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The science of creativity

The science of creativity

New immersive ways of creating and consuming content across virtual, augmented and mixed reality mean content creators and technologists need to work together more closely than ever before.

Professor David Bull, Director of the University of Bristol's Vision Institute, spoke at the Beyond creative conference about the challenges of bringing creators and technology experts together to create new technologies and experiences.

The following has been taken from Professor Bull’s talk.

Technology to drive creativity

Arguing that it is technology that drives the creative sector, rather than the reverse, Professor Bull said:

“In many ways, technology leads the creative sector. It’s an enabler, analyser and inspiration for creative content. And the human hunger for interesting, engaging and informative content is driving technology.

“Technology has had an impact on creative pieces, from the oldest drawing instrument 100,000 years ago to the printing press, film, global communications, smart devices, and immersive technology.”

 

Bull offers the Royal Shakespeare Company’s (RSC) 2016 production of Shakespeare’s Tempest as an example of this relationship. The RSC worked with Intel and performance capture specialists, Imaginarium Studios, to use capture technology to translate an actor’s facial expressions into an animated version of the character Ariel that the other actors interacted with in real-time.

He continued:

“It’s all about the people and understanding audiences. 50% of neurons in the human brain are associated with processing visual information, compared to 10% for hearing and 10% for other senses. This explains why we are so stimulated by vision and why it can engage, entertain and inform us.”

Cautionary tales

While technology and art have been successfully integrated before, Bull believes that it is important to proceed with caution.

“There’s so little in the creative world that isn’t touched by technology. But you have to be careful – in the 2008/09 research world, you couldn’t get funding without doing 3D, thanks to Avatar and other successful 3D movies. Yet, as of 2018, there were no TV manufacturers making 3D displays.”

“The current wave of enthusiasm for virtual reality (VR), augmented reality and mixed reality is creating the same level of hype [as 3D technology]. That’s great, it gets interest in the technology and allows it to be developed. It creates the investment for that technology.

Overcoming technological challenges to reach market potential

Bull said that immersive technology needs to overcome a number of challenges to reach its predicted market size of $200 billion (around £155 billion) by 2022.

One of the largest, he says, is the ‘vergence-accommodation conflict’, known as the VAC. Vergence is the way in which our eyes look at targets that are different distances away. Accommodation is how we focus on these targets.

The conflict occurs when our eyes look at 3D images, which are created by showing each eye a slightly offset image. The eyes have to try and accommodate, or focus, on that image, while simultaneously converging to a far-off distance. This means they have to ‘uncouple’ the two processes, which can lead to fatigue and discomfort.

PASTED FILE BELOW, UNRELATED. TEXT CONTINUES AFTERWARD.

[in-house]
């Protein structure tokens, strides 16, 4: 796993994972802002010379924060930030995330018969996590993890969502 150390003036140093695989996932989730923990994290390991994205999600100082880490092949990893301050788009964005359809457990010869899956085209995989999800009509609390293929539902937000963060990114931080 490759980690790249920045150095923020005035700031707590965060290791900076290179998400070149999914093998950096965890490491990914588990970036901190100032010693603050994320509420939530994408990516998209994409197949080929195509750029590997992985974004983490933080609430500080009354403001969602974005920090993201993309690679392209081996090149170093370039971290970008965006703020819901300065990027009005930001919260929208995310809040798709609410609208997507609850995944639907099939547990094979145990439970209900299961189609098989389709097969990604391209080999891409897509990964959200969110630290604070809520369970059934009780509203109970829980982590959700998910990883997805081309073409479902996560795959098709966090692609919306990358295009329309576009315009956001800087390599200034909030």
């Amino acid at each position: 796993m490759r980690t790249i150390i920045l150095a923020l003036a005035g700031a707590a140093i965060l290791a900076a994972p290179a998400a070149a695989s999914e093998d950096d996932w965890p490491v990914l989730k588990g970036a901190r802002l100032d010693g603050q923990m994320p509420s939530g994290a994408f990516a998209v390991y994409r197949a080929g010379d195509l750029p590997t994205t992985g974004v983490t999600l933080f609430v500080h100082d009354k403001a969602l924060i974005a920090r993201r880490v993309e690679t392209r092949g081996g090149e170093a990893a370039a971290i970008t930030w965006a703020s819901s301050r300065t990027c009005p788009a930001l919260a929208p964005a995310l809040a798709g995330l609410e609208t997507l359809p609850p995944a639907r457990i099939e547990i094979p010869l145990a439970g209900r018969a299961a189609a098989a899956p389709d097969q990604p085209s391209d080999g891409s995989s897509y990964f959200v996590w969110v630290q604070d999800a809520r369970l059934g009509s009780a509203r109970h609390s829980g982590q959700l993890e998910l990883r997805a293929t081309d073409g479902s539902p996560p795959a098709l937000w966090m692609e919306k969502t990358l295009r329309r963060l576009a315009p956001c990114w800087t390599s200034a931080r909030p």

Working together to overcome immersive challenges

Bull said that other problems, including sensory issues and data restrictions, need to be addressed before immersive content is more widely adopted.

“In an enclosed VR environment you sacrifice your main senses of hearing and vision. The impact on the other senses becomes far more accentuated. The misalignment of the senses, especially the vestibular system [responsible for your sense of balance] can be a big issue.

“We also need to deliver the content. 5G has potential, but there are still many challenges we need to address. The bit rates we demand for immersive experiences are huge. We need compression ratios of thousands to one – that’s hugely challenging. At the same time, you have to preserve those immersive properties of what was created in the studio, when delivered to the user.”

Measuring the impact of immersive technology

Finding a way to measure the impact of immersive content before widespread adoption is essential. The challenge, Bull argues, is in separating the content from the technology to determine impact.

“How do you know whether the impact is from the narrative or the technology? This is something we’ve been working on at the University of Bristol with the BBC’s Blue Planet. We realised that we define our engagement as attention – a measure of that attention is how long it takes your brain to switch out of one task and into another. To measure the [impact of the] technology, we need to subtract the narrative out of that equation.”

The creative continuum

Bull’s conclusion is that immersive experiences demand an integrated approach from both technology and creative sectors.

“Of course, technology underpins everything. Where would we be now if scientific developments weren’t informing creative processes? But we also need to recognise, understand and exploit those interdependencies across the design, capture, delivery and consumption processes, because they all contribute to the experience.

“To do that, we need people working together. We need psychologists, we need engineers, we need computer scientists, and we need people in the creative arts.”

Working together to captivate the audience of the future

The Industrial Strategy Challenge Fund’s Audience of the Future challenge is supporting businesses, researchers and technology experts to work with the UK’s most talented storytellers. Together, they are creating exciting, immersive experiences to captivate the public.

The challenge exists to ensure that the UK remains at the forefront of the creative revolution.

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